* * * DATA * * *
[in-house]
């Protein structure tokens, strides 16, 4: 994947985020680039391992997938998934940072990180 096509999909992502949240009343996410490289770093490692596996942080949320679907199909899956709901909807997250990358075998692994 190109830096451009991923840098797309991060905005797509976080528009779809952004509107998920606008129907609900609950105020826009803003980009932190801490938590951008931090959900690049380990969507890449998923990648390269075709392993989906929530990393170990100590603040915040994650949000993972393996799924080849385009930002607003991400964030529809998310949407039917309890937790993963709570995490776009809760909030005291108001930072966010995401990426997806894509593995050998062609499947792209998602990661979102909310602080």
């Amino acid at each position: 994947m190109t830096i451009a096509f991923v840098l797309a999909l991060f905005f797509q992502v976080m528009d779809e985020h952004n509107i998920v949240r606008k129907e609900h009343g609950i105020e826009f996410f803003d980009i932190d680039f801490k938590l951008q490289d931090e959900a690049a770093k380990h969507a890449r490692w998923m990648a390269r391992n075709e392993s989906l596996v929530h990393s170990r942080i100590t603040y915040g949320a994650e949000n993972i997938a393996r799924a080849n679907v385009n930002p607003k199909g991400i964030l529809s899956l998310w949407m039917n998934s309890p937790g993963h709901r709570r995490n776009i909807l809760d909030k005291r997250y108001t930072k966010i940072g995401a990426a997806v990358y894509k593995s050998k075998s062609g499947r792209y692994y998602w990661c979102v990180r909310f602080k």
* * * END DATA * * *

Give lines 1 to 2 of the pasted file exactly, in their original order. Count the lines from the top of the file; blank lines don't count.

[in-house]
């Protein structure tokens, strides 16, 4: 994947985020680039391992997938998934940072990180 096509999909992502949240009343996410490289770093490692596996942080949320679907199909899956709901909807997250990358075998692994 190109830096451009991923840098797309991060905005797509976080528009779809952004509107998920606008129907609900609950105020826009803003980009932190801490938590951008931090959900690049380990969507890449998923990648390269075709392993989906929530990393170990100590603040915040994650949000993972393996799924080849385009930002607003991400964030529809998310949407039917309890937790993963709570995490776009809760909030005291108001930072966010995401990426997806894509593995050998062609499947792209998602990661979102909310602080």